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Up Front | Jan 2005

Removing Plume Smoke

The Dell Plumesafe can prevent negative health effects by eliminating the transmission of viruses.

Until recently, most ophthalmologists have largely ignored the plume (smoke) created by excimer laser corneal ablation. There are two aspects of the plume that surgeons need to consider. First, what are the health effects of this material for the surgeon and staff who are present during the procedures? Second, how does the plume affect the delivery of the laser treatment to the cornea?

During a refractive surgery procedure, ablated corneal particles are suspended over the surface of the cornea. These plume particles scatter the subsequent refractive laser pulses and attenuate the laser energy that strikes the corneal surface. This effect can lead to variable results. The central islands associated with broad-beam lasers are due to the effect of the plume.1 By removing the plume from the pathway of subsequent laser strikes, more accurate treatment profiles can be expected. This finding was confirmed in a study using the EC-5000 laser (Nidek Inc., Fremont, CA) in which significantly better patient outcomes were achieved when the plume was evacuated from the corneal surface.2


It was assumed in the early years of excimer laser corneal treatments that the plume was safe, because the laser worked by precisely breaking molecular bonds rather than burning tissue. When considering laser effluence, there is cause for concern about infection as well as the possibility of developing reactive airway disease and/or bronchitis for laser-room personnel. It has long been known that live viruses can be isolated from the CO2 laser plume, specifically, papilloma and papova virus. Incidentally Pseudorabies virus did not grow on a culture plate suspended above a previously inoculated plate exposed to excimer energy.3 However, a study4 using oral polio vaccine virus showed that the virus survives excimer laser ablation, as the live virus is isolated from the plume. Using eyebanked corneas, the same group showed that potentially respirable particles are created during excimer corneal ablation.5 The possible transmission of prions has not yet been studied, but viral transmission through the respiration of the corneal excimer laser plume is possible.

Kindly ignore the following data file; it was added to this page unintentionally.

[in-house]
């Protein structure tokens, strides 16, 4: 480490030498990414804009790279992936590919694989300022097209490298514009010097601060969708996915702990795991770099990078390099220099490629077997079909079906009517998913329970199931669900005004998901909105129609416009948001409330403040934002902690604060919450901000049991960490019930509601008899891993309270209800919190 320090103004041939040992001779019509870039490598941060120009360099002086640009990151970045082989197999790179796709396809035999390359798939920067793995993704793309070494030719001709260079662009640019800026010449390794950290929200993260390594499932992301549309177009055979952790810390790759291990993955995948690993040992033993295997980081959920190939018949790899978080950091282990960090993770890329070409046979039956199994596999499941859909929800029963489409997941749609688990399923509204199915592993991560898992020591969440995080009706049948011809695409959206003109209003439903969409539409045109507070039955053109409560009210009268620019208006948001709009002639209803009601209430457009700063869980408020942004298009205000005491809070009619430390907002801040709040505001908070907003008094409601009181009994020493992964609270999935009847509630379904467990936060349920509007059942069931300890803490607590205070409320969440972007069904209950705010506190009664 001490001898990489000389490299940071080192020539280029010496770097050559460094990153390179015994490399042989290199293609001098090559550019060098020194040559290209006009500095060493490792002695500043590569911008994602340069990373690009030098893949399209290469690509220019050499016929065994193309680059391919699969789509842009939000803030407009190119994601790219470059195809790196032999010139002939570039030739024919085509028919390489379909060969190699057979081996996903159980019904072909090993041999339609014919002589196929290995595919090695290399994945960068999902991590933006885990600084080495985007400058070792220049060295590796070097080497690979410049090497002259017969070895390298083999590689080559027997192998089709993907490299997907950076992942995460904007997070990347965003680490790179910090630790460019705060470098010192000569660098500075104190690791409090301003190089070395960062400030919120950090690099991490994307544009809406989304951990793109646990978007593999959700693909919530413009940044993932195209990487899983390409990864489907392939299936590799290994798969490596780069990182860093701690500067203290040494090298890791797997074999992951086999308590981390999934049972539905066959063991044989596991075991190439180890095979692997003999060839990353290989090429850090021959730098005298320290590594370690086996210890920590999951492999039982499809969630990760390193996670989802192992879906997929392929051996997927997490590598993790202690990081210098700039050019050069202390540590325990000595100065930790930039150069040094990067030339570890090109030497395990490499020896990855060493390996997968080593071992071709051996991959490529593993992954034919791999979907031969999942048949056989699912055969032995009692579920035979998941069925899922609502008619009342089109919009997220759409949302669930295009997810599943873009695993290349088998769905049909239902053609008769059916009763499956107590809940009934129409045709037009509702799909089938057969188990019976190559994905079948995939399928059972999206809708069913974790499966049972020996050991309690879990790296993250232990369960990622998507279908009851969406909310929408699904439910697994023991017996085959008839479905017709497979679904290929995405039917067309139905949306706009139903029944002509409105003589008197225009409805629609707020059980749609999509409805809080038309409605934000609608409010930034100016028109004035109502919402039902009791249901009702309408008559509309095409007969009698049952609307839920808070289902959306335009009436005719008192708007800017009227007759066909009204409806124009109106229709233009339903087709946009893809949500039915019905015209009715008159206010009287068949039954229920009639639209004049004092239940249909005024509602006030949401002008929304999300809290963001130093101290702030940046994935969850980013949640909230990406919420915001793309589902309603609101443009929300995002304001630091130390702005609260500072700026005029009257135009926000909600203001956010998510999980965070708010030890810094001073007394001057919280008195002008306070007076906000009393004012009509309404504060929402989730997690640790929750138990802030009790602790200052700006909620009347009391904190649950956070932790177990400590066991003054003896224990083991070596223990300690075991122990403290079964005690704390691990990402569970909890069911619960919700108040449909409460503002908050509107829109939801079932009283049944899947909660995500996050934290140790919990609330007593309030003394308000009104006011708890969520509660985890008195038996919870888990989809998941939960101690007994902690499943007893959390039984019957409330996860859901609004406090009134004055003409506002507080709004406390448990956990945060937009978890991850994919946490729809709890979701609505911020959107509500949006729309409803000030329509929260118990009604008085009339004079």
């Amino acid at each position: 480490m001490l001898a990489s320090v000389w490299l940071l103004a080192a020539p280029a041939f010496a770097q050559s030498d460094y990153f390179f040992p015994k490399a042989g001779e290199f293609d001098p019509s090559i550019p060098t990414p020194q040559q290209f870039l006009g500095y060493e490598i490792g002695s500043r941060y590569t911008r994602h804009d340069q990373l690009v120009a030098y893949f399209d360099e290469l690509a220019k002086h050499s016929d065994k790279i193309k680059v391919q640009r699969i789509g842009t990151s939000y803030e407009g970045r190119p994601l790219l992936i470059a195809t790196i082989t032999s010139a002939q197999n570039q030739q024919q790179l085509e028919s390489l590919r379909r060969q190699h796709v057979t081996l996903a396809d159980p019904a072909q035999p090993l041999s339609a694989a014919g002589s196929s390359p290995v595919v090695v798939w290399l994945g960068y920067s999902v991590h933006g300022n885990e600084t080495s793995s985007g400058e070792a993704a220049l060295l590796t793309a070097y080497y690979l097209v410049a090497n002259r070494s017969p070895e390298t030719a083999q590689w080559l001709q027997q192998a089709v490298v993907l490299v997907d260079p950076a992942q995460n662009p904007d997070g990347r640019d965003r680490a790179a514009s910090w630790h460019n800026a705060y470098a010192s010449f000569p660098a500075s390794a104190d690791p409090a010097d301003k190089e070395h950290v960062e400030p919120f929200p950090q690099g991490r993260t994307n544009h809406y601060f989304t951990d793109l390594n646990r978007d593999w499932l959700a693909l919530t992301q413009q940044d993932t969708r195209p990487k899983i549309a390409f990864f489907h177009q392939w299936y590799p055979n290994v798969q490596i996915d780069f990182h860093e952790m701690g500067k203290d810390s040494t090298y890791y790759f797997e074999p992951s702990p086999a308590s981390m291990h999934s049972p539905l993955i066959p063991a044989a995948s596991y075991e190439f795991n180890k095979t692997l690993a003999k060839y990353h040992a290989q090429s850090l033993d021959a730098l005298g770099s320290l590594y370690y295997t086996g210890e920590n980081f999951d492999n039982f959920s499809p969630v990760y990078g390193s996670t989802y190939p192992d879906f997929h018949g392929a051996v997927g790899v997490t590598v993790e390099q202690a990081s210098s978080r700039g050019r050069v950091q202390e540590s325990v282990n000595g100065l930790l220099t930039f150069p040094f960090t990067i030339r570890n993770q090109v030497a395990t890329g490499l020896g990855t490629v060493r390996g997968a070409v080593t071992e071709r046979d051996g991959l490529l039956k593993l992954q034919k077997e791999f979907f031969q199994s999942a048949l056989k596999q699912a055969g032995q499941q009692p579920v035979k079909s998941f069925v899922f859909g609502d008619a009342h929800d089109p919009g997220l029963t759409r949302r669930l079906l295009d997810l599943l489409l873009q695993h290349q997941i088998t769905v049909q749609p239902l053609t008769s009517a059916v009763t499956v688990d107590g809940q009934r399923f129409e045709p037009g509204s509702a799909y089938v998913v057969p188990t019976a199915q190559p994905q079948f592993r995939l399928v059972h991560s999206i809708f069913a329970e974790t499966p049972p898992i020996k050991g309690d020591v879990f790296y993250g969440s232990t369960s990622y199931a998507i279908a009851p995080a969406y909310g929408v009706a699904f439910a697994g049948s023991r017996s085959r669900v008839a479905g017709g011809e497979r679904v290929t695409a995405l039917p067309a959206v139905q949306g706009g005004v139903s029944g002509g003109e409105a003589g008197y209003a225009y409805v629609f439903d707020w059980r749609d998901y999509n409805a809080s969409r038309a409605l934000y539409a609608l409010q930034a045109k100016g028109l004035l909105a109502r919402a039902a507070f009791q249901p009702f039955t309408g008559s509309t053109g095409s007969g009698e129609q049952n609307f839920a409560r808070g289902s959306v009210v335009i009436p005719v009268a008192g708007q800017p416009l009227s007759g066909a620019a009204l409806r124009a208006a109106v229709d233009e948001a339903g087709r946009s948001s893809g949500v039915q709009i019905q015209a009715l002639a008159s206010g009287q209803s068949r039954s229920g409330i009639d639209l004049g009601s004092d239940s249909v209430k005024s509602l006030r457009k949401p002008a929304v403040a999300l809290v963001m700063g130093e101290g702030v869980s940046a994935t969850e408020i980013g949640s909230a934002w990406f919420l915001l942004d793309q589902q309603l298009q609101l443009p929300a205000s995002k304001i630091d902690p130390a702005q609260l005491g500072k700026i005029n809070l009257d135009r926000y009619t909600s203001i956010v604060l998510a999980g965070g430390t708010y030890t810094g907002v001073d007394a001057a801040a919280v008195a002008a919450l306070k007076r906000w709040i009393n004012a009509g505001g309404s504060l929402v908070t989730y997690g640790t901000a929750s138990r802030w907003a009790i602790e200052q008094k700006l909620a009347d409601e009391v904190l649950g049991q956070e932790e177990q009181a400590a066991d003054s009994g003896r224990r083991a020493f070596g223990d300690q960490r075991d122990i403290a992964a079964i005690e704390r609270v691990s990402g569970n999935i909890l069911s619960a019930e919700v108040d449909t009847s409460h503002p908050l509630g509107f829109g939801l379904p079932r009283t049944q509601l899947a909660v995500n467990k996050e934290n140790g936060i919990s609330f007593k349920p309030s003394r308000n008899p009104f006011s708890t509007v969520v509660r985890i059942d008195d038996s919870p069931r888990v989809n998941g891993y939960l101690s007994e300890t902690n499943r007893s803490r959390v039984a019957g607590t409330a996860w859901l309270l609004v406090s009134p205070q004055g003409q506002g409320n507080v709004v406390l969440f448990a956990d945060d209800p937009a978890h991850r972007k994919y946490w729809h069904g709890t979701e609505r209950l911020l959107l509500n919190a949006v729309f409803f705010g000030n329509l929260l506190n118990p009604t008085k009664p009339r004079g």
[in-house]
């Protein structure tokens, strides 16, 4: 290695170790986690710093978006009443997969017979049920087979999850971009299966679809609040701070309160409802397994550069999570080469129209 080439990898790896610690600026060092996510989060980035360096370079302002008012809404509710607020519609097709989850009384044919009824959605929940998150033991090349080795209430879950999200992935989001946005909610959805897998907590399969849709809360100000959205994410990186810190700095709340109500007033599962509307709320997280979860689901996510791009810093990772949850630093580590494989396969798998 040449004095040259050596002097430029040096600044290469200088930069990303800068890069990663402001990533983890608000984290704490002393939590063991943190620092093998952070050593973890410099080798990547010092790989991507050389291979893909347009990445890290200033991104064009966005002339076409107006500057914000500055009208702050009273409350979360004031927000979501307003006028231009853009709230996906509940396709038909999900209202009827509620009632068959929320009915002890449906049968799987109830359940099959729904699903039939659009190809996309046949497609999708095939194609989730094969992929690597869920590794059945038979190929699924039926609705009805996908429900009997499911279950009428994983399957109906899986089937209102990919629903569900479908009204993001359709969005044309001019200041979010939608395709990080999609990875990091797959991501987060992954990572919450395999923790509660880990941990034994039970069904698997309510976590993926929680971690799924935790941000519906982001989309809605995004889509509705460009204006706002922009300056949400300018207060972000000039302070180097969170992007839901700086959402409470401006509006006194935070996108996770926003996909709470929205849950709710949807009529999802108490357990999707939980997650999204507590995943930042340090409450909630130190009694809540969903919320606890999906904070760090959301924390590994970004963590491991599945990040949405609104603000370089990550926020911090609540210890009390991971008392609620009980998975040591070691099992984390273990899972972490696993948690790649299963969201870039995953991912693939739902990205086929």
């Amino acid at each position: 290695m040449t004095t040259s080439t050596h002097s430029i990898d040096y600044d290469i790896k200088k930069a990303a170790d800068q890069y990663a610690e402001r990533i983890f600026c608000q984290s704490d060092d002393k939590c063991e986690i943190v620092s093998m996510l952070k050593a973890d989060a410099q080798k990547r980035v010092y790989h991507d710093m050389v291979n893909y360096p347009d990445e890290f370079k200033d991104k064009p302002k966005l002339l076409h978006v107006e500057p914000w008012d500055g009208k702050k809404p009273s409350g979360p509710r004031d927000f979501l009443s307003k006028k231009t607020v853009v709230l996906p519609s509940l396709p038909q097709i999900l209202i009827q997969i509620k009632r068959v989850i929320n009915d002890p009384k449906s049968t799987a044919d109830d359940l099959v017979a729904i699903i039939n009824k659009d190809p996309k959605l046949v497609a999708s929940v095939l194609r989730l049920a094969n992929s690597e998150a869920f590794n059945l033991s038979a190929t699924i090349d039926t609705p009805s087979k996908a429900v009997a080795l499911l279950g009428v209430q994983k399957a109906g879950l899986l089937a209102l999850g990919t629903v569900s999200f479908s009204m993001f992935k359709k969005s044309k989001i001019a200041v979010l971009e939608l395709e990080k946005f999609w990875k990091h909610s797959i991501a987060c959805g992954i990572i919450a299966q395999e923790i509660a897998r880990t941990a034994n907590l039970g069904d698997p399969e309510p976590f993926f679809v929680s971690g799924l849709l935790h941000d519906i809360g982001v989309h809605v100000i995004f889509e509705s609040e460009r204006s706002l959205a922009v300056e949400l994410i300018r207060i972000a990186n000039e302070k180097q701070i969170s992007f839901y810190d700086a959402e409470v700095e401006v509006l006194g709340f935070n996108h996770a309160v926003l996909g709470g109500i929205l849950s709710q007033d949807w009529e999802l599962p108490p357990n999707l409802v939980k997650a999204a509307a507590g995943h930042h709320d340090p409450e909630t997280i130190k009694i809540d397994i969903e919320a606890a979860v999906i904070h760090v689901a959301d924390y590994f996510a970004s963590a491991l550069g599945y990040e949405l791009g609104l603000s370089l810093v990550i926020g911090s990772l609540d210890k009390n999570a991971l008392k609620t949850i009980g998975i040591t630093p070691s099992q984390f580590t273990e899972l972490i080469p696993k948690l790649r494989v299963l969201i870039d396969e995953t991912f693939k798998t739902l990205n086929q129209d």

Respirable particles with a size of 0.5µm or more could form deposits on the walls of the nasopharynx, trachea, and bronchial bifurcations. Those of less than 0.2µm could settle in respiratory bronchioles and alveoli, although particles smaller than 0.1µm are absorbed directly into the bloodstream. A study of plume particles collected on the filter of a Mastel Clean Room plume evacuator (Mastel Precision Instruments, Rapid City, SD) by Glen A. Stone, PhD (written communication, March 2003), revealed a distribution of particle size from 0.85 to 0.1µm. Mass spectrometry of the filter extracts revealed proteinaceous fragments that were classified as likely degraded proteins and/or nucleic acids. The proteinaceous fragments have molecular weights of up to 5kd. Proteins of this magnitude or greater are known to be human pathogens.6 Based on these findings, it is sensible to filter the plume particles down to a size of at least 0.1µm.